The pill, which is not yet available to the public, combines five common heart medications: three drugs that lower blood pressure, one drug that lowers cholesterol, and aspirin, which prevents blood clots.
"This pill has the potential to be a blockbuster," says Dr. James Stein of the University of Wisconsin School of Medicine. "It's estimated that 60 or even 70 million Americans would qualify for the treatment."
In a recent clinical study, patients taking one Polypill a day saw reductions in blood pressure, cholesterol, and harmful blood clotting after just twelve weeks.
"The key here is that we're using low doses of proven, safe medications," says Dr. James Stein, also of the Wisconsin School of Medicine.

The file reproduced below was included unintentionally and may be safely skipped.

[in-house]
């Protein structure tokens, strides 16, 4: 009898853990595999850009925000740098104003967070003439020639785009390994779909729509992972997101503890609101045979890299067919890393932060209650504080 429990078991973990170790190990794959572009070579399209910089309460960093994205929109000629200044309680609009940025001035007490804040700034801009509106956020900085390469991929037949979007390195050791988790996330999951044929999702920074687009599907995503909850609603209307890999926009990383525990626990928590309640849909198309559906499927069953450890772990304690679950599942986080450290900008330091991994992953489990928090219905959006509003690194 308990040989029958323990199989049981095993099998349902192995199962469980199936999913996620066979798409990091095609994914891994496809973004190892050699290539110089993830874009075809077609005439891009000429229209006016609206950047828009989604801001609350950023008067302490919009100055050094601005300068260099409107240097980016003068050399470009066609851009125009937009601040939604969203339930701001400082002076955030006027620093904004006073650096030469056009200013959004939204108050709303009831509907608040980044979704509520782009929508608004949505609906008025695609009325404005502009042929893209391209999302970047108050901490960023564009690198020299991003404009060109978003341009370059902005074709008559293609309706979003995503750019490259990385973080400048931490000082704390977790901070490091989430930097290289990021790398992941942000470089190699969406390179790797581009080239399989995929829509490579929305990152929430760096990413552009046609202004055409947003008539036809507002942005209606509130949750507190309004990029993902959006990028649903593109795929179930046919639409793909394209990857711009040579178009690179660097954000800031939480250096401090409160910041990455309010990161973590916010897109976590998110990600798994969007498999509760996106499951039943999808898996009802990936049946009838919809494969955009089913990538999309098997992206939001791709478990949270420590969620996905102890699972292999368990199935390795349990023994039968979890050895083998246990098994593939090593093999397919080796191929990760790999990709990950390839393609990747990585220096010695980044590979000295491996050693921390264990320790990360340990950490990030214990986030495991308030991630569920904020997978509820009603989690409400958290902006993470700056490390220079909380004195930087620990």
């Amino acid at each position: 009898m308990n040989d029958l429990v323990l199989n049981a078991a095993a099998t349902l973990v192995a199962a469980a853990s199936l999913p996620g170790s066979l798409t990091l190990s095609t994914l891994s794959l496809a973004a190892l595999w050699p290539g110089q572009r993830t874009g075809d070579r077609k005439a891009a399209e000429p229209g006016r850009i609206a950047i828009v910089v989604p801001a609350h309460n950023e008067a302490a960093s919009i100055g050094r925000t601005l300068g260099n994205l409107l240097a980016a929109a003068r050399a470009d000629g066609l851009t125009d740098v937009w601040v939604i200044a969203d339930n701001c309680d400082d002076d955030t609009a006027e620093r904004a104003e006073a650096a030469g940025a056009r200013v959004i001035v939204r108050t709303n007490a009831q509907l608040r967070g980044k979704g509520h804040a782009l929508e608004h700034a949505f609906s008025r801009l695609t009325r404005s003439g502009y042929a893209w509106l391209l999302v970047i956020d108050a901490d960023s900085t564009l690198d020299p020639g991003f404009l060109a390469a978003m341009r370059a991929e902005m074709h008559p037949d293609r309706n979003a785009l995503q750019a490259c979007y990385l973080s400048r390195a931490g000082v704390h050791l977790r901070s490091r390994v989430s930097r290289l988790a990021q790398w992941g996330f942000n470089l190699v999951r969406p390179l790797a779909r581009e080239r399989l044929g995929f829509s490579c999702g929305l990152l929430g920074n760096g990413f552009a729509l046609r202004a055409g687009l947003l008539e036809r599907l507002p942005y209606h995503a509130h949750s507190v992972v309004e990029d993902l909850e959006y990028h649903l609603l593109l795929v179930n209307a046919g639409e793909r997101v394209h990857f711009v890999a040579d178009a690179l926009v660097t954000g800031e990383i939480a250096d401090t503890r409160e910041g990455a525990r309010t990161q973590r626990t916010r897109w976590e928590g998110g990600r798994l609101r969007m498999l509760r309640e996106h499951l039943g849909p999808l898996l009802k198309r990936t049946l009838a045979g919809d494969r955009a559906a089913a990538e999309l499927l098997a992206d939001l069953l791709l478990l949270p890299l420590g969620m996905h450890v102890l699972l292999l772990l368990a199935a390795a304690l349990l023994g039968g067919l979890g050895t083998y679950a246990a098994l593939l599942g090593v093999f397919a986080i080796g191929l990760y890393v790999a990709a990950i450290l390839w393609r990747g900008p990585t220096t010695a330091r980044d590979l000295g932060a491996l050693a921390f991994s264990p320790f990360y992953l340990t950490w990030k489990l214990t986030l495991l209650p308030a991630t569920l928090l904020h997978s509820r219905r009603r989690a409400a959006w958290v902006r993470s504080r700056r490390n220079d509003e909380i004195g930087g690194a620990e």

Preliminary estimates suggest the Polypill could reduce heart disease risk by up to 62 percent and strokes by 48 percent.
It also offers the promise of convenience to patients such as Joanne Steo, who now takes five separate medications. "I would be ecstatic," Steo said, "I really would. It would be great not to have to say, 'Did I remember to take this? Did I remember to take that?'"
And because the five drugs used in the single pill are all generics, the cost could be less than $1 a day.
Some health experts worry that by making heart disease prevention easier, it could have the unintended effect of discouraging people from taking the necessary steps to maintain a healthy life style.
"We need to do appropriate diet and exercise in order to keep the blood vessels healthy and not put too much burden on the heart from excess weight," said Christopher Cannon of Brigham & Women's Hospital.
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